I noted last week Sen. McCain introduced S 3342 and without seeing the bill I expected that it was some sort of compromise between his earlier bill, S 2151, and the Senate bill that has been expected to move forward, S 2105. This weekend the GPO made S 2151 available on-line and it turns out that the new bill is more properly a tweaking of McCain’s earlier bill, falling well short of being a compromise measure.
Changes in the Bill
The new bill adds the following new sections:
§106. Inspector General review.
§205. Clarification of authorities.
§307. No new funding.
Only one section was removed; §408. Cybersecurity strategic research and development plan.
Additionally, a number of new definitions were added to §101. They include:
• Federal information system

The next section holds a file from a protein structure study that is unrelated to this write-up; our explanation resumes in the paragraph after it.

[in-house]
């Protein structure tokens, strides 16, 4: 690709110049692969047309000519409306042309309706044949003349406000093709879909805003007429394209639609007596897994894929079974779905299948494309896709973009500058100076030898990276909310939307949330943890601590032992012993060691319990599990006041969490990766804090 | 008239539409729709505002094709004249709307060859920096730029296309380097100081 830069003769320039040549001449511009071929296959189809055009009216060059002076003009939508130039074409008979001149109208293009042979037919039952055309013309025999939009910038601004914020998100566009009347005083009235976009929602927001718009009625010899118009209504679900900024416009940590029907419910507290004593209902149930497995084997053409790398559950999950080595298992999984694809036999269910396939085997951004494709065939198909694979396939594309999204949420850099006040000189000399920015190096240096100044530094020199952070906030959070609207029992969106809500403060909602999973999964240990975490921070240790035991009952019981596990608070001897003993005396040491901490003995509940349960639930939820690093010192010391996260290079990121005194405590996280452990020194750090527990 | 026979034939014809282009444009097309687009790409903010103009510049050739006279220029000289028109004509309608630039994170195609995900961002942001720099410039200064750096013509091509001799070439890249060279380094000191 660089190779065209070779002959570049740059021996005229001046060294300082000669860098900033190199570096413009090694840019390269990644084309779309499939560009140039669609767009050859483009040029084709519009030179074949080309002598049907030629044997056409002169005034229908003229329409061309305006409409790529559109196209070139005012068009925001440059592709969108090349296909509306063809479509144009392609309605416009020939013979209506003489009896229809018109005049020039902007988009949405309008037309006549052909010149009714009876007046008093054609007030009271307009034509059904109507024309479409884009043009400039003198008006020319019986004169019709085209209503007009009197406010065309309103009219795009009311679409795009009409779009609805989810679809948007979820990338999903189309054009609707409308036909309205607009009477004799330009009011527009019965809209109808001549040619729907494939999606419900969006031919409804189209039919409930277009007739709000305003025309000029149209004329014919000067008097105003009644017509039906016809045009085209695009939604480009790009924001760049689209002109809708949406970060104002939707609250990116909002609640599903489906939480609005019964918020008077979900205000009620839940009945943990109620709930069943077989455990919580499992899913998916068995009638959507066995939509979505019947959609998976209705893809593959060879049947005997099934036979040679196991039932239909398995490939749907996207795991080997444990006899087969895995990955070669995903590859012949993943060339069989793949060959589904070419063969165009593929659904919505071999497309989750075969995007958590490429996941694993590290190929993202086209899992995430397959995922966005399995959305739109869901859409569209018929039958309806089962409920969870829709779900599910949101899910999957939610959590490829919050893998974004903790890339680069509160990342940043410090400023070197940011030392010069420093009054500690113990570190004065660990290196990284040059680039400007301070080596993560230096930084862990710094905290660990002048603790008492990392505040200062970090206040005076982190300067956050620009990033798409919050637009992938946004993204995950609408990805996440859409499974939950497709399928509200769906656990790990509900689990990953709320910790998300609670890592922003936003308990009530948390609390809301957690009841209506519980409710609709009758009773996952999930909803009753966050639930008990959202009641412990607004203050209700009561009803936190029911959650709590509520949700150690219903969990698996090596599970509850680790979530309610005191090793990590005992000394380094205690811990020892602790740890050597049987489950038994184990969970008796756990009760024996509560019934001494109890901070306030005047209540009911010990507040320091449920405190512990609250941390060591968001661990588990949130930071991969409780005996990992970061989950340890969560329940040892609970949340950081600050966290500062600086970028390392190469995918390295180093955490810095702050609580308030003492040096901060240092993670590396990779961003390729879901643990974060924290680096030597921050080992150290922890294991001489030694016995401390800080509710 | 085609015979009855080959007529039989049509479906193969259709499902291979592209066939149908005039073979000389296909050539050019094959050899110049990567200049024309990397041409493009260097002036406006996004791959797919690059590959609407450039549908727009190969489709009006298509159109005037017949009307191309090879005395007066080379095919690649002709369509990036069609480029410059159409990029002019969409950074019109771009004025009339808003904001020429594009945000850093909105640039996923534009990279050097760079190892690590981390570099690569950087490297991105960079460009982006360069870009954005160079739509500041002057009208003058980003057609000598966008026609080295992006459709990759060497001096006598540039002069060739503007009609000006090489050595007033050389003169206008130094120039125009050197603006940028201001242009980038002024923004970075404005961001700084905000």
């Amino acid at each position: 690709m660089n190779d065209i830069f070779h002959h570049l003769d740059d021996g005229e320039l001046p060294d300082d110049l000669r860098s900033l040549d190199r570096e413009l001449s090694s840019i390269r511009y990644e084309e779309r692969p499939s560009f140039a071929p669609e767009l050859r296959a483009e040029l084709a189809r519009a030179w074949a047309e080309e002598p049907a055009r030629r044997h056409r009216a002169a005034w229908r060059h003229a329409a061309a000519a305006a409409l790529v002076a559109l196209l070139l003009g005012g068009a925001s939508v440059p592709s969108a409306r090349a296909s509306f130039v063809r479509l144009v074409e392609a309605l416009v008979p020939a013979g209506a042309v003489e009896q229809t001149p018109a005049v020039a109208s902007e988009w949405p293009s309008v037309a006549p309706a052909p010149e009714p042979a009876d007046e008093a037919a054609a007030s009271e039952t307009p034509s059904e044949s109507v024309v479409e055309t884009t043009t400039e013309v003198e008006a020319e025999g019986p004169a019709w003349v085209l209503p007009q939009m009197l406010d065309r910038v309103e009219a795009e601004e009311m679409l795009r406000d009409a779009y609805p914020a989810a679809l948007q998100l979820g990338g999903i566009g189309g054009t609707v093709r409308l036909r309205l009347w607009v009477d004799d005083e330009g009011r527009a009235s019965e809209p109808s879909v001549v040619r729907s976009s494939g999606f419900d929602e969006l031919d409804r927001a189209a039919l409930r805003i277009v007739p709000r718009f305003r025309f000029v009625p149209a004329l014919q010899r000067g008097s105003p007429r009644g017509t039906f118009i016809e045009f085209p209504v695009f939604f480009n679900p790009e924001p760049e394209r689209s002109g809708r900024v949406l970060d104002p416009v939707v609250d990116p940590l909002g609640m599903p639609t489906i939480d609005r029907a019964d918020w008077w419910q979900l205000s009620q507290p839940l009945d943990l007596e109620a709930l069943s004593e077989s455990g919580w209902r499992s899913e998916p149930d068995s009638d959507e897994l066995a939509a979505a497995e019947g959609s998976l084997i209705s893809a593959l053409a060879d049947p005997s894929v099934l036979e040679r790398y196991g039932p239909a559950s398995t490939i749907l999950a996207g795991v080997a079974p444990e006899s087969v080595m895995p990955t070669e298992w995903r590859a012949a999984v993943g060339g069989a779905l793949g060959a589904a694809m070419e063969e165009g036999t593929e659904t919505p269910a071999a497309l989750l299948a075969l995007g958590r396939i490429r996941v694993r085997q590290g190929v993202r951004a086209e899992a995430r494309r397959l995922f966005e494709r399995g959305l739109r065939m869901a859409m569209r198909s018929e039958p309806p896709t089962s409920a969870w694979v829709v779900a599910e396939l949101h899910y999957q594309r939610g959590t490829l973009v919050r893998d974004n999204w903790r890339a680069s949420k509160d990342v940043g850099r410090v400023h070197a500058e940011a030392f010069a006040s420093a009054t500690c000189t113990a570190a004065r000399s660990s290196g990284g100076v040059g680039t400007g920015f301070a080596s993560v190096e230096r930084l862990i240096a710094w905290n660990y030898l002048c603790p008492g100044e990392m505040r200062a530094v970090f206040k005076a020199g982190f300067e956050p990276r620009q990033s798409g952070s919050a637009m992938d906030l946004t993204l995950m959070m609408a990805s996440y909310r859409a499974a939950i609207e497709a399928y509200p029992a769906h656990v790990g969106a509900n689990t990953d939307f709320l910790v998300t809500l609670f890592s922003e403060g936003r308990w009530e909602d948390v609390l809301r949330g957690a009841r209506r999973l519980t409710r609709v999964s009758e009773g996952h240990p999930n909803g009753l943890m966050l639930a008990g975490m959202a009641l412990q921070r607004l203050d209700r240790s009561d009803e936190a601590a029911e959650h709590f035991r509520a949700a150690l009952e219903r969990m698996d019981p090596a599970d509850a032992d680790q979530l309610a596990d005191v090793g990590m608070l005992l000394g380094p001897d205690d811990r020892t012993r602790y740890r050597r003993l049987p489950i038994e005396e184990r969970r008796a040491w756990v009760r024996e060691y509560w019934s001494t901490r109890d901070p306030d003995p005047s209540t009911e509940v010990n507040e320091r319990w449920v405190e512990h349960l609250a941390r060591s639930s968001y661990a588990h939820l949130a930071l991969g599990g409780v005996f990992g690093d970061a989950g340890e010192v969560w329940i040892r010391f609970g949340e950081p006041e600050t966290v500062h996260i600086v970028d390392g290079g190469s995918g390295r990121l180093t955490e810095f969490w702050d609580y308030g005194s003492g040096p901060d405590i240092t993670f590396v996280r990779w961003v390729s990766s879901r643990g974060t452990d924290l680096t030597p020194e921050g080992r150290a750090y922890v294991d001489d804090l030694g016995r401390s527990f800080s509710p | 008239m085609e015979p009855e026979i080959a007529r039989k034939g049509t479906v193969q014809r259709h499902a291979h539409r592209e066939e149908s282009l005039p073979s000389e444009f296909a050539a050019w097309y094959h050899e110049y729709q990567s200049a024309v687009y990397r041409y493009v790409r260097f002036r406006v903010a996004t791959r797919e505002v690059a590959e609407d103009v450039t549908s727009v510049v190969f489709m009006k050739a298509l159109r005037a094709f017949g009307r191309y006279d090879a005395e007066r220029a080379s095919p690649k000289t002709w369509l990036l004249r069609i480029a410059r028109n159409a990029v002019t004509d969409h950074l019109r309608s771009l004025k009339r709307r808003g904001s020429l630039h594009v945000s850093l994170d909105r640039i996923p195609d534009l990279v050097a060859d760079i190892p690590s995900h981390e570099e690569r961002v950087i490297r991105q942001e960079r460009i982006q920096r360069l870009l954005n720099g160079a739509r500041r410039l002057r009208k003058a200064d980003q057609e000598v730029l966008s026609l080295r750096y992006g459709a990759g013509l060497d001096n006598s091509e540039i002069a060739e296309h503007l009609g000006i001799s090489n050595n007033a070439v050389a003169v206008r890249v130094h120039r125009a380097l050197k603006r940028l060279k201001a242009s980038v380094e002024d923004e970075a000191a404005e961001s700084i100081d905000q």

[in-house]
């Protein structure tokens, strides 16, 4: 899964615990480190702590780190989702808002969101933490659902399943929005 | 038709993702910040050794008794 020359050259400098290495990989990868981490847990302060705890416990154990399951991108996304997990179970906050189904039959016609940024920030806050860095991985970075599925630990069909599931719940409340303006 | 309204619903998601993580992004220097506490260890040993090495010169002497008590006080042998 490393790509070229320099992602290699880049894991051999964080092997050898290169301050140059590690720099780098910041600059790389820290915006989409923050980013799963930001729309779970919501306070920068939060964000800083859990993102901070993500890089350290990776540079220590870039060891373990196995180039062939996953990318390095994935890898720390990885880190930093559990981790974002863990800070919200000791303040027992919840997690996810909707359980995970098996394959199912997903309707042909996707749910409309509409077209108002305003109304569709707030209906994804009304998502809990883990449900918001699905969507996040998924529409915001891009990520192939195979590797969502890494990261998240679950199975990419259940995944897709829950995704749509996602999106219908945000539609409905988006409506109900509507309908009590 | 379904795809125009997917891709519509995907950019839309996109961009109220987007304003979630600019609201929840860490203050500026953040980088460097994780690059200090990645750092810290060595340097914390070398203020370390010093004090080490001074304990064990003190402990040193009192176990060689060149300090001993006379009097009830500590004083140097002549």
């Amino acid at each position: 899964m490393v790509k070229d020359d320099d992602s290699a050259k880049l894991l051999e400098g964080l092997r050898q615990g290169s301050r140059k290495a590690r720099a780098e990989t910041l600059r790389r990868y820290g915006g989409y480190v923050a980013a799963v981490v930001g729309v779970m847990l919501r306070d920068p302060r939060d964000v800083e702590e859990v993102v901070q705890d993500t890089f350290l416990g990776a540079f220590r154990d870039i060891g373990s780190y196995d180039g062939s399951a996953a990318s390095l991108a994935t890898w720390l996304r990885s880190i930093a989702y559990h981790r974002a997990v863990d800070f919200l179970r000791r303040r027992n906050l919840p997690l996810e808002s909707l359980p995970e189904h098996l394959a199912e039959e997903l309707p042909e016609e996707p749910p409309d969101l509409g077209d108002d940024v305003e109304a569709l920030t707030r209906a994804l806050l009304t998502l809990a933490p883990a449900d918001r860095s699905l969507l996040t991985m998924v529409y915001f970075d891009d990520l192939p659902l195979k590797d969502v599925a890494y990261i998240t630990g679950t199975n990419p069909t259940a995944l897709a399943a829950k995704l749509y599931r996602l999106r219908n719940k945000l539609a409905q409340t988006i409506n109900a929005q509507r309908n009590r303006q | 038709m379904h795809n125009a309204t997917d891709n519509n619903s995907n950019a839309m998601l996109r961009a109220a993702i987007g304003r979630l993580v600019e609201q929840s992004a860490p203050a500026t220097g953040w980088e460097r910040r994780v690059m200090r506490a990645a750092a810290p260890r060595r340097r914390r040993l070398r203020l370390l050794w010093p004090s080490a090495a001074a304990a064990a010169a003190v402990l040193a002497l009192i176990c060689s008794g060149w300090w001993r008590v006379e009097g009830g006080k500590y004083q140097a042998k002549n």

• Information security
• Local government
• Significant cyber incident
Finally there were a number of wording changes that fine-tuned the privacy provisions and information sharing requirements of the bill. The details of those changes, and the added provisions, will probably only be of interest to lawyers and politicians.
There really are no significant changes in the bill and it still completely ignores the problem of cybersecurity of industrial control systems.
With both the Senate and the House being on their extended July 4th holiday next week nothing is going to get done any time soon on the cybersecurity legislative front. This bill is dead in the water as the only bill that has any chance of moving forward in the Senate (after inevitable changes) is S 2105. Even that bill has little chance of passing before the election due to privacy concerns and business opposition to new regulations; too many people on both sides of the aisle oppose the bill, so it is unlikely to come to a vote. In most cases this opposition is not just election year posturing so passage even in the lame duck session is unlikely.